H-1B visa: Trump proposal may lead to mass deportation of Indians
The move is aligned with President Donald Trump’s “Buy American, Hire American” vision to boost manufacturing and protect local jobs for Americans.
The Trump administration is considering a proposal that could potentially lead to large-scale deportation of foreigners on H-1B visas for high-speciality workers waiting for their Green Card, said a Hindustan Times report.
The US government's present step would drastically alter the way high-tech companies operate in America.
According to the report, the proposal circulated in the form of an internal memo in the Department of Homeland Security (DHS), which oversees citizenship and immigration, intends to end the provision of granting extensions to H-1B visa holders whose applications for permanent residency (Green Card) had been accepted.
An estimated 500,000 to 750,000 Indian H-1B visa holders could be sent home if the US administration decides to go ahead with the proposal, said the report.
It may be noted that the move is aligned with President Donald Trump’s “Buy American, Hire American” vision to boost manufacturing and protect local jobs for Americans.
“If implemented this could lead to large-scale deportations, mostly of Indians, throwing hundreds and thousands of families into crisis,” an official of Immigration Voice, an advocacy body in San Jose, told the newspaper, adding that Immigration Voice is planning to mount a challenge through outreach and sue when a decision is announced, he added.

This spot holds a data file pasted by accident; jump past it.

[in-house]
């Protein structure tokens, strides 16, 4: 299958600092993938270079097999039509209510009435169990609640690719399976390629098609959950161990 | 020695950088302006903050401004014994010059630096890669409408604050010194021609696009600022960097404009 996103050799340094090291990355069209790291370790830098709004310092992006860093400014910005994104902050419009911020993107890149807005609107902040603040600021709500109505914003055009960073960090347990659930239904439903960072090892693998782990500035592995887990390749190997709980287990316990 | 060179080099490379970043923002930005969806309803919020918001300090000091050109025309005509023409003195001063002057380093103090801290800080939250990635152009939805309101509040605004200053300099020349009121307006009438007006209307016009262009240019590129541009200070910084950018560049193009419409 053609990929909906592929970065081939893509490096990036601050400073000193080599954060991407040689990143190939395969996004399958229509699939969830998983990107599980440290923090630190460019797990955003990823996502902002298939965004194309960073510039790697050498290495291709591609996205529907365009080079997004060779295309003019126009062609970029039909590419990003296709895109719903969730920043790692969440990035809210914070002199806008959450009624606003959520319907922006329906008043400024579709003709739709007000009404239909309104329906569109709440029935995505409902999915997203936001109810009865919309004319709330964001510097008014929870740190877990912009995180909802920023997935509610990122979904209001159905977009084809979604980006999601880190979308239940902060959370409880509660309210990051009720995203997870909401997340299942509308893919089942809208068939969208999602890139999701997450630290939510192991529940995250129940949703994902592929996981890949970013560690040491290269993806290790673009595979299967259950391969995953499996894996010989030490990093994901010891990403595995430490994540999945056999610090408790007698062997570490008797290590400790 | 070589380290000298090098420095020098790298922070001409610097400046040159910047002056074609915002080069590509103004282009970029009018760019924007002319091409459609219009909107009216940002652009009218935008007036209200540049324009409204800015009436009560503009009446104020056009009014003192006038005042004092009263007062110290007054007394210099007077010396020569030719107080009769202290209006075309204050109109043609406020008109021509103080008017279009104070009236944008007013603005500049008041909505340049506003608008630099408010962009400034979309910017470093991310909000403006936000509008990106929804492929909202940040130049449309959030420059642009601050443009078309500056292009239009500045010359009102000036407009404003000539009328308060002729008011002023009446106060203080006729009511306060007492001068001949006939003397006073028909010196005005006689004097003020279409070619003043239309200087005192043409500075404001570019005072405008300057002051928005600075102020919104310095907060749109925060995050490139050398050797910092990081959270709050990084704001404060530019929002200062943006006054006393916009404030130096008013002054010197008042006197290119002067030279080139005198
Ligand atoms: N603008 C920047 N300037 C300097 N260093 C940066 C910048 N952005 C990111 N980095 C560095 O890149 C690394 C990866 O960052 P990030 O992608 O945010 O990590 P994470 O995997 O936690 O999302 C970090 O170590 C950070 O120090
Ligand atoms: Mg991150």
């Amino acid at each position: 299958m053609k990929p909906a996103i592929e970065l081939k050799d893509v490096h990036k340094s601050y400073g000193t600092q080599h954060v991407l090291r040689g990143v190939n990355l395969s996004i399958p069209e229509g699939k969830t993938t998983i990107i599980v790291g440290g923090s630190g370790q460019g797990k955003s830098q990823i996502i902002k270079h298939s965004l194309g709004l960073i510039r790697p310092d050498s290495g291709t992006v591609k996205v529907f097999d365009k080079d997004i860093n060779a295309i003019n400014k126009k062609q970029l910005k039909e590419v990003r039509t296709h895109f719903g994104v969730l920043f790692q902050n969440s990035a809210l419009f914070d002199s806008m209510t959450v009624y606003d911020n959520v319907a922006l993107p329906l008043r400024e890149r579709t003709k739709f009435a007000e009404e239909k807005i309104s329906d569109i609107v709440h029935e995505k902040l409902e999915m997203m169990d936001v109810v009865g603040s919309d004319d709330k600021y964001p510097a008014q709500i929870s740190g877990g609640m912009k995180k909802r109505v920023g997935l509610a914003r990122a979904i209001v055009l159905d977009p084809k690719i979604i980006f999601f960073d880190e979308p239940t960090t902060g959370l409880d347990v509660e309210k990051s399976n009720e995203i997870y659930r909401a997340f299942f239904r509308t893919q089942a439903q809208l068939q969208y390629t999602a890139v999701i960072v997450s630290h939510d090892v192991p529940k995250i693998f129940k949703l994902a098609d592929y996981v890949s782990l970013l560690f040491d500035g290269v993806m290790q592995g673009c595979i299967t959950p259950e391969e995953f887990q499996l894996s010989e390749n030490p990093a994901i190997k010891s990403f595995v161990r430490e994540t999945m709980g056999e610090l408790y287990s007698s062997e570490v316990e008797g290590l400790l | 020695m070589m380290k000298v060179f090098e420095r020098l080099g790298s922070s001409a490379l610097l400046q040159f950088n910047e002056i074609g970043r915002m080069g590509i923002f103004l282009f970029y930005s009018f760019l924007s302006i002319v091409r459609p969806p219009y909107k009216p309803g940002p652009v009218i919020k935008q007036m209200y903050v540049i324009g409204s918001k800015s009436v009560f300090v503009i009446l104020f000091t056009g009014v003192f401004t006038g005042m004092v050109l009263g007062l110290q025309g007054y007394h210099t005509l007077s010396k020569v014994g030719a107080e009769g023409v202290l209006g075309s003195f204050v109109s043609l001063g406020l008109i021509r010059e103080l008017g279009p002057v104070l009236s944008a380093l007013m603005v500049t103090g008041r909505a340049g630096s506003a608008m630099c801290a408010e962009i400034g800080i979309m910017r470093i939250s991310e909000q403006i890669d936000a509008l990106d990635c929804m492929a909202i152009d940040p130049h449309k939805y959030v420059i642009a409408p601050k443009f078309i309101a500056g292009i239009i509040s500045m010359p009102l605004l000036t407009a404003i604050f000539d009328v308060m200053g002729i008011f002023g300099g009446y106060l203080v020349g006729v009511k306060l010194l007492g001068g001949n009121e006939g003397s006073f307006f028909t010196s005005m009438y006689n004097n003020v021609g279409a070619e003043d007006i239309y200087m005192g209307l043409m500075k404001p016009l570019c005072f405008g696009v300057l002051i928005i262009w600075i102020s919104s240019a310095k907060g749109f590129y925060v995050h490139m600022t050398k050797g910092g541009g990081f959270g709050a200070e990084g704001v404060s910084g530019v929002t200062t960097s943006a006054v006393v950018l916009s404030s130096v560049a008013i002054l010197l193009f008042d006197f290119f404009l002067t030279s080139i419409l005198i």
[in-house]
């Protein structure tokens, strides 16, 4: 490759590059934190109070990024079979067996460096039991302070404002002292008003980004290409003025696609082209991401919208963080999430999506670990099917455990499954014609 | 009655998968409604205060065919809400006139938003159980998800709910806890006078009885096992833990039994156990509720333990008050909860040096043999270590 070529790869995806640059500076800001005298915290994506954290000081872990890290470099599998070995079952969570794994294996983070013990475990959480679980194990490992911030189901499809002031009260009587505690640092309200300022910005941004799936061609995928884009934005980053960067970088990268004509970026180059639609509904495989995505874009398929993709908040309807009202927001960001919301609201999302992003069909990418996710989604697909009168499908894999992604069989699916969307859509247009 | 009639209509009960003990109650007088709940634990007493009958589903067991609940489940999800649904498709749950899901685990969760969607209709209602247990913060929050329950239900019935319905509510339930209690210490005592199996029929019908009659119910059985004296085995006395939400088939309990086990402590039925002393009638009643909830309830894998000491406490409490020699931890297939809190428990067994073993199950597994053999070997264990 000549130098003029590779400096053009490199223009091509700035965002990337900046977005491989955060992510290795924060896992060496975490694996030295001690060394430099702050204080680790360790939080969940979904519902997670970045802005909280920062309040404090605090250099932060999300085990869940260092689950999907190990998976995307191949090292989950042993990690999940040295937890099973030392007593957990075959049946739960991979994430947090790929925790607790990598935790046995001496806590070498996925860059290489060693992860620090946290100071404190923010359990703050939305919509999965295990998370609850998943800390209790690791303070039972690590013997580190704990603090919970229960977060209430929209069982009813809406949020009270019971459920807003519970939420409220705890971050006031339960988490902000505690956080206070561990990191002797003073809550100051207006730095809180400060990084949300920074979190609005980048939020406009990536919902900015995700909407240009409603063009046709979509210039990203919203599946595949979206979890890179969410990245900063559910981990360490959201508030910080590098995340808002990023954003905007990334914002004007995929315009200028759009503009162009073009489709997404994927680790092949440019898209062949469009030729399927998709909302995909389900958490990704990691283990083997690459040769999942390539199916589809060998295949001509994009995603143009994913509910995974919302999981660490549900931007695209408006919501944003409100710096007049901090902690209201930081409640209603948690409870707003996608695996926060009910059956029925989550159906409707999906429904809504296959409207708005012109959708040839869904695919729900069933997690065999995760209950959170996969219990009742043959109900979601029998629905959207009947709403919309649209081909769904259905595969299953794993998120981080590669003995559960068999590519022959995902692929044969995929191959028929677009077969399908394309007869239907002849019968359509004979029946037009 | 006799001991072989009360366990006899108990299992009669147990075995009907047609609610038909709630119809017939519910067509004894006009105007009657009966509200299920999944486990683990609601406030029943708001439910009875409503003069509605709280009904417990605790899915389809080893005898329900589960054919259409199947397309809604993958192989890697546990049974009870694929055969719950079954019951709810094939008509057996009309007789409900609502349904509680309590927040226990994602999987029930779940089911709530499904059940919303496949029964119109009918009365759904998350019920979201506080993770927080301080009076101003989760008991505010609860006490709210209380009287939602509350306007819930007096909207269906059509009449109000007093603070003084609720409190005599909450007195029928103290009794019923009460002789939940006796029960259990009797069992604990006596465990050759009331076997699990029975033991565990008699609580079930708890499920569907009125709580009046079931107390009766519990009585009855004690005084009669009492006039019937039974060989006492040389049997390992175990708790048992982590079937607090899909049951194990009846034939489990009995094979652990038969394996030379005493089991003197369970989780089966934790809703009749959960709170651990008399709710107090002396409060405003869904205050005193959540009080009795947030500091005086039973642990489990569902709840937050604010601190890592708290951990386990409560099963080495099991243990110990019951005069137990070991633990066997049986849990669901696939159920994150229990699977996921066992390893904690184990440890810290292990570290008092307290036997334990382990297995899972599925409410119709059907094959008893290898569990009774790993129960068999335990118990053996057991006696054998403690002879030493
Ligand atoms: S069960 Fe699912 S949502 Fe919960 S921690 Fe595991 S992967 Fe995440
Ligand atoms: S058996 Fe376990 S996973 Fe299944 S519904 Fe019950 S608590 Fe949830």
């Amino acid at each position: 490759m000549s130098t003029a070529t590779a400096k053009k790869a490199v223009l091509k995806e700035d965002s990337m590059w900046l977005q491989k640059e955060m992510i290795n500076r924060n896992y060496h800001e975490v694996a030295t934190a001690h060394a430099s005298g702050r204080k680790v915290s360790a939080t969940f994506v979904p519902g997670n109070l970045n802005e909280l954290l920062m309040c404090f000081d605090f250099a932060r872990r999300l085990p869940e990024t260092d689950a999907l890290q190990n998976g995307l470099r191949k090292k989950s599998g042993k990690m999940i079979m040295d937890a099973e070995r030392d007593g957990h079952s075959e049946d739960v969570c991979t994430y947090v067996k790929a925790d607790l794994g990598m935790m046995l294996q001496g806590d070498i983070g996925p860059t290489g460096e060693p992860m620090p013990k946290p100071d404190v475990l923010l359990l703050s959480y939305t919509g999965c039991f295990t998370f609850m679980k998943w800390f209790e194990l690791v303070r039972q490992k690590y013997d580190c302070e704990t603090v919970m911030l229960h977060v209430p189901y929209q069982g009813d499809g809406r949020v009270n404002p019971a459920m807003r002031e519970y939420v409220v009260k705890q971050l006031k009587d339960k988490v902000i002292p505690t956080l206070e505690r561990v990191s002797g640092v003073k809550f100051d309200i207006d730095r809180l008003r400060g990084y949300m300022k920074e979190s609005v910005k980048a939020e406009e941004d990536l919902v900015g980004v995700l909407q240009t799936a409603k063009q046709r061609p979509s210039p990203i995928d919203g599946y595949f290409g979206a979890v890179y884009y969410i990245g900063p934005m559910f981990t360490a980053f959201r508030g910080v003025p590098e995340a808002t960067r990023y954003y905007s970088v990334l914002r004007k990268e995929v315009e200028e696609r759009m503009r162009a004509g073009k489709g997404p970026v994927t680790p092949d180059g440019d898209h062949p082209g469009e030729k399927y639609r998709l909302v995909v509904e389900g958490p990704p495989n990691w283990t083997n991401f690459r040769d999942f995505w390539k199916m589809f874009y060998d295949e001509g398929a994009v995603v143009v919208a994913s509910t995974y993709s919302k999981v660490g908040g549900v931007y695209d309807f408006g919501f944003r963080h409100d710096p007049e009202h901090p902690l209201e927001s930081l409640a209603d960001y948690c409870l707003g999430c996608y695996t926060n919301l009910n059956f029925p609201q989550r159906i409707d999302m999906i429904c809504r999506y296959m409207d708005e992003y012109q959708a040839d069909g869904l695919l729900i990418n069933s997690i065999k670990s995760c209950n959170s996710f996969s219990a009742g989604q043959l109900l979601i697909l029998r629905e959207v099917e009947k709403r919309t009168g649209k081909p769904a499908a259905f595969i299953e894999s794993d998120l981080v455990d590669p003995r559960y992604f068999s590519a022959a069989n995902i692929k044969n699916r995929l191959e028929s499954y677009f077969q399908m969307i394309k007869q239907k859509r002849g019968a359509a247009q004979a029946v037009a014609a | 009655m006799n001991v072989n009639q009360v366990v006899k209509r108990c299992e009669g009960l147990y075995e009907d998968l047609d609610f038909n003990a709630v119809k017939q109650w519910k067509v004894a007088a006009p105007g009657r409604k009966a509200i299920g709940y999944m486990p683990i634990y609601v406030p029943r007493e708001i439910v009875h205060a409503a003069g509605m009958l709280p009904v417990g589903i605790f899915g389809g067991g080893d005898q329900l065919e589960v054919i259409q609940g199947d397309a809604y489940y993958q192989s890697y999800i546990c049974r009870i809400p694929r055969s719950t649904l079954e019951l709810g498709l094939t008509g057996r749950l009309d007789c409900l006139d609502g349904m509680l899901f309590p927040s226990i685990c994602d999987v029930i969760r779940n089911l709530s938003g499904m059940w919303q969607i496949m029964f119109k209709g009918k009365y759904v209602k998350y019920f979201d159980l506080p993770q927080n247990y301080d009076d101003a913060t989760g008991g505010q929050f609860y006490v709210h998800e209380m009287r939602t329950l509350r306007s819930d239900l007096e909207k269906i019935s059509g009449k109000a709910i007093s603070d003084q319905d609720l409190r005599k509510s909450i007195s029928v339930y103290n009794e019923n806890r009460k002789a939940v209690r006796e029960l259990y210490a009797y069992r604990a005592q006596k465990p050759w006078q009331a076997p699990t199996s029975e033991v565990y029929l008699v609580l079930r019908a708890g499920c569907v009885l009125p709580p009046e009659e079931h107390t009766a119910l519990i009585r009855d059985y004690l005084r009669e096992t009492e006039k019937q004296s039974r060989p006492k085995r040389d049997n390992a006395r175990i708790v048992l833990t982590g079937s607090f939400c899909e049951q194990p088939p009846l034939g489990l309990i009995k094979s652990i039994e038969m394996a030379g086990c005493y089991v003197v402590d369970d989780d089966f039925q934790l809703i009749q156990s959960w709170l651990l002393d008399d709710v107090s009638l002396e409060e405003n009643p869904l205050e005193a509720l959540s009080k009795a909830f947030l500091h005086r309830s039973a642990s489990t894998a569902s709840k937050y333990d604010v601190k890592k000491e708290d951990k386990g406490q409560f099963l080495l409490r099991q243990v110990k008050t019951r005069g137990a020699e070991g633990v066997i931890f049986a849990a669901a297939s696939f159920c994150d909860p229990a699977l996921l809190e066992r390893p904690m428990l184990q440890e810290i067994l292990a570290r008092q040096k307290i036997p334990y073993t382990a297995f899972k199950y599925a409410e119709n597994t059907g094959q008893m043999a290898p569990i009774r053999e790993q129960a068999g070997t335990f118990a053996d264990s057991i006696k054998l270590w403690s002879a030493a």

“The idea is to create a sort of ‘self-deportation’ of hundreds of thousands of Indian tech workers in the United States to open up those jobs for Americans,” the report quoting a US source briefed by homeland security officials told McClatchy DC Bureau, which first reported the proposal, said.
Meanwhile, a response to Hindustan Times requests to both DHS and the US citizenship and immigration services (USCIS) was awaited, but the existence of the memo was confirmed by sources in the US and Indian governments, industry and those that are likely to face action under the new rules.
An H-1B visa is granted for three years, with the provision of three more with one extension after which visa holders return to their countries. If approved for Green Card, they wait in the US using extensions.
For Indians, that wait could stretch for years given the massive backlog caused by the system of per-country annual cap on the number of permanent residencies, said the report.
The Indian government is reportedly watching the development with mounting alarm as it had the administration’s previously announced plans and decisions to tighten H-1B rules and regulations with the objective of preventing its abuse to replace American workers with lower-paid foreigners.
According to the HT report, the US grants 85,000 non-immigrant H-1B visa every year — 65,000 to foreigners hired abroad and 20,000 to foreigners enrolled in advanced degree courses in US schools and colleges. An estimated 70% of these visas go to Indians — hired mostly by American companies such as Facebook, Microsoft and Google and some by American arms of Indian tech giants Infosys, Wipro and TCS.